I really liked the way you chose to narrate the story. Despite its short length, I feel like we covered a person's important part of life. It felt like flipping through an album of moments. The first one set the picture of the family and I really liked how normal and bittersweet it was, especially when taken in context of the rest of the story. The rest of it was like a crescendo - with each of the separate narrations increasing in impact and stakes for the family. And even though you don't show, but rather tell us of the feelings of the narrator, the emotions portrayed were raw and real.

I also liked the references that you made to previously mentioned topics like the hat the narrator bought for her father and the song they were supposed to dance to at the wedding. It made everything feel more real and highlighted the sense of despair as the narrator has to reimagine the scenes that won't be possible anymore.

I don’t want to grow up.

I liked the repetition of the sentiment throughout the story as it ties well with what the narrator is feeling and going through. But this one at the end just pulls out all the emotions because now that time is almost up, the narrator cannot be strong anymore. The narrator knows what is going to happen and she doesn't want to grow up. It was a really poignant way to end the story.

Overall, this was strong and impactful and it made me feel. Again, I am really sorry if this was something you had to go through and you have my deepest sympathies. But if not, then it was a really realistic and moving portrayal of what it means to wait only to lose someone!

Stay safe and have a great day/night!


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664 Reviews

Points: 79686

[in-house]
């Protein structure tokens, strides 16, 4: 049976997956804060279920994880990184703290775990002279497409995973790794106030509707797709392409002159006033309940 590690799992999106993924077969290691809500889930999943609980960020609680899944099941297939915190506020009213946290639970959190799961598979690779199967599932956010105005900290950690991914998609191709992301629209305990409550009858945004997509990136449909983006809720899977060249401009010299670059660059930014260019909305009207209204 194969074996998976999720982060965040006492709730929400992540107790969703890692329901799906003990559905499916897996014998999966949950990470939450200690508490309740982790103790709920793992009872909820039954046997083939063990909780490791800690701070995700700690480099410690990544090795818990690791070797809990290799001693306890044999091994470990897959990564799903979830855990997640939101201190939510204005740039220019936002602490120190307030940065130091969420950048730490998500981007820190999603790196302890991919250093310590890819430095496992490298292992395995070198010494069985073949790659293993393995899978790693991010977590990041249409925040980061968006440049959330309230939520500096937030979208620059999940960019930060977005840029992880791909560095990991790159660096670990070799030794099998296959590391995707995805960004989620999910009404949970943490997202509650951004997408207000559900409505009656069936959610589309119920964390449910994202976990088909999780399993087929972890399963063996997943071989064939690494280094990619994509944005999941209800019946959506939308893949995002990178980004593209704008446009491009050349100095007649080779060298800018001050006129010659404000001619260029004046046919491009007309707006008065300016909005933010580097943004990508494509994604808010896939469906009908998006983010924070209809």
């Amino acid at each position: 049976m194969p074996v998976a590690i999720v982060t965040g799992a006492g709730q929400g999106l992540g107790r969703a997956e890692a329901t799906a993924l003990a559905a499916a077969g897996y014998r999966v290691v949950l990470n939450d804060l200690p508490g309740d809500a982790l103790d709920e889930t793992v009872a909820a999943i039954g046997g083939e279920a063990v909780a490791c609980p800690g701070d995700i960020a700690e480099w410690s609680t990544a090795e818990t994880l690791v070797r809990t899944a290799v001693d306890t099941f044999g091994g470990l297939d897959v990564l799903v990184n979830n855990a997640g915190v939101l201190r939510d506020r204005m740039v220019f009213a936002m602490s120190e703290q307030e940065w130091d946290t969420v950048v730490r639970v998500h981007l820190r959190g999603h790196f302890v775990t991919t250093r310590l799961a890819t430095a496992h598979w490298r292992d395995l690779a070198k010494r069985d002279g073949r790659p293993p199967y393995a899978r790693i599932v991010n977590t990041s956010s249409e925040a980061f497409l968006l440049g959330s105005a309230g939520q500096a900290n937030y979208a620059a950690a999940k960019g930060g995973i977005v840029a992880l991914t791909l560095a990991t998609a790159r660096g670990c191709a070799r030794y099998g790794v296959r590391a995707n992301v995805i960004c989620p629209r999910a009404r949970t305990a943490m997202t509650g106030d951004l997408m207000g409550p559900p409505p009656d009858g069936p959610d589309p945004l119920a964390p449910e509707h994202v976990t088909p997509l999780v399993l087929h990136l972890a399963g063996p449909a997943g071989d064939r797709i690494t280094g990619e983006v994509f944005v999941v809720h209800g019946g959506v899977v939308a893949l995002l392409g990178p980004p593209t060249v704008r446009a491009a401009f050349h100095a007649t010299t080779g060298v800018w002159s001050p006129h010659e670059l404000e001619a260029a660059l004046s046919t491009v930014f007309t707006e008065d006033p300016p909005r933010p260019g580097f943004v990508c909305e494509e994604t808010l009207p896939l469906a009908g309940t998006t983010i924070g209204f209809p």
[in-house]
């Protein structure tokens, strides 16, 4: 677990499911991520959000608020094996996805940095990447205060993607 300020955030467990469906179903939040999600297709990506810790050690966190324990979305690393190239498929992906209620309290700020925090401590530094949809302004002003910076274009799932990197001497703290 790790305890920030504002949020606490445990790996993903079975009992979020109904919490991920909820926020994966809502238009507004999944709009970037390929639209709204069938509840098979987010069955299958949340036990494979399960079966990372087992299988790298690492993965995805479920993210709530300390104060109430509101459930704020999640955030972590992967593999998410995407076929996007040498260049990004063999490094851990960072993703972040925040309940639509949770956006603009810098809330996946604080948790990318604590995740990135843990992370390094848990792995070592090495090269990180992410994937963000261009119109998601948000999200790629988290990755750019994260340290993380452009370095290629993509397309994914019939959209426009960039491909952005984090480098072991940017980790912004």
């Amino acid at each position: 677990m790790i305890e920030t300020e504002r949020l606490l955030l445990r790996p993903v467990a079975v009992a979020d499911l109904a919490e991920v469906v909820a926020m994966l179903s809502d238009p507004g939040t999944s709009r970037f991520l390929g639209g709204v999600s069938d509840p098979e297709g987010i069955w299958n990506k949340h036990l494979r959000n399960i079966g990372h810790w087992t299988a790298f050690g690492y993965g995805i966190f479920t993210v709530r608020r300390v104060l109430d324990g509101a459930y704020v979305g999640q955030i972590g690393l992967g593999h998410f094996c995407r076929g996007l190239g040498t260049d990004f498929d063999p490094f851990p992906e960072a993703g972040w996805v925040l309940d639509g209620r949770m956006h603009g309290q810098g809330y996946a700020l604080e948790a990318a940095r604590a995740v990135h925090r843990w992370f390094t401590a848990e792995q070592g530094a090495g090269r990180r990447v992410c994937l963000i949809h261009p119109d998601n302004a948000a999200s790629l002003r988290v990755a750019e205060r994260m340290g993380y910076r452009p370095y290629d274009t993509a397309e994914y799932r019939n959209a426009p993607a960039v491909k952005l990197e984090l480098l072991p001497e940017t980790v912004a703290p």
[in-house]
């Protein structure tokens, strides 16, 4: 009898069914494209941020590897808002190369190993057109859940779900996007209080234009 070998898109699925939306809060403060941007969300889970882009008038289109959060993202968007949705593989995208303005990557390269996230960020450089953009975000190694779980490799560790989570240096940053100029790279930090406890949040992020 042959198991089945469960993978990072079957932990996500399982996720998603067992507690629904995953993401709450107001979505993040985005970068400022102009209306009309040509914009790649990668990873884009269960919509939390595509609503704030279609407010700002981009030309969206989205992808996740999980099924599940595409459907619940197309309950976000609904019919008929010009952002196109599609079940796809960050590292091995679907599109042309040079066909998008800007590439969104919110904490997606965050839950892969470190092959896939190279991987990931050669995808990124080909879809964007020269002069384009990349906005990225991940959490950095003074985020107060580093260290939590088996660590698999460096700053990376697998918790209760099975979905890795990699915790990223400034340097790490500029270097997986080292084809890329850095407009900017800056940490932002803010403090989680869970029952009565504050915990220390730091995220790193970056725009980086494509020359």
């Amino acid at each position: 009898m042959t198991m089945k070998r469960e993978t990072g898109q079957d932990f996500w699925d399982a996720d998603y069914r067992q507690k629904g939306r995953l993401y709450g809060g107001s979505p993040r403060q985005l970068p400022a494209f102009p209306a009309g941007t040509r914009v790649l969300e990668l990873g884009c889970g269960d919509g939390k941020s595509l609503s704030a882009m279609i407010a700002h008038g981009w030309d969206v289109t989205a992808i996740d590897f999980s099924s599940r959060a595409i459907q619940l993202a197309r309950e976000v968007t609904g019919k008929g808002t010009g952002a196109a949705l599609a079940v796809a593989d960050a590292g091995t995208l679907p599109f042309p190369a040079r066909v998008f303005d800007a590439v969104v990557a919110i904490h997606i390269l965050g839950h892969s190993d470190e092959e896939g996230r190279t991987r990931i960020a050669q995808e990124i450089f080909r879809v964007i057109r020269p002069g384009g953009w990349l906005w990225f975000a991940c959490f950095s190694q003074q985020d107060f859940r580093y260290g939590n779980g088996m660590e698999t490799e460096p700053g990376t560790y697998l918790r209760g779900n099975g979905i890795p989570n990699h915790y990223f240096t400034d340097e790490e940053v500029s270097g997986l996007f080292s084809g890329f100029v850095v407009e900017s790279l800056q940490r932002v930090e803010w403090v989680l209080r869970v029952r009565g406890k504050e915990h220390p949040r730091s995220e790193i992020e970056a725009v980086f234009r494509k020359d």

Reviews: 664

Tue Sep 12, 2023 4:54 pm
Plume wrote a review...

Hey there! Plume here, with a review! And welcome to the site!

I enjoyed reading this piece. First of all, if even some of this is based on reality, my heart goes out to you and your family. It's never easy losing a family member, especially to something as devastating as illness. Please take care of yourself and allow yourself to have feelings. It's interesting to review a piece like this, since, from your description, it seems like this is a space to organize your feelings, so I'll try to be mindful of that as I review!

I think you really nailed the emotions in this piece. The way it's told in vignettes really works to that advantage, since you introduce things that come up later on, but in a more heartbreaking way (like the song, the brother, etc). The concentration on those specific details is also one of the best ways to show the emotions, because it makes it all the more believable.

Another thing I really liked was your usage of repeating motifs throughout the story. It almost made it feel more like a prose poem, in a way; the repeated references to "growing up" really help encapsulate the oftentimes hard feeling that aging has, just because of the increased burdens you're expected to bear. Combined with the terminal illness, "growing up" also serves as a symbol for the passage of time, and with it the inevitable tragedy of watching loved ones grow old as well.


She told me this will all workout for good, that God would make it all work out for good. I said nothing.

Here, I think that "workout" should be two words; when it's one, it's the noun that refers to an exercise routine.

I don’t say it outloud, but I don’t think anything is going to change.

Same here; "outloud" should be two words.

Overall: good stuff. Remember to take care of yourself, and though stuff like this is never easy, I hope you can find some comfort in family, friends, writing, or elsewhere. Until next time!

Democracy! Bah! When I hear that word I reach for my feather Boa!
— Allen Ginsburg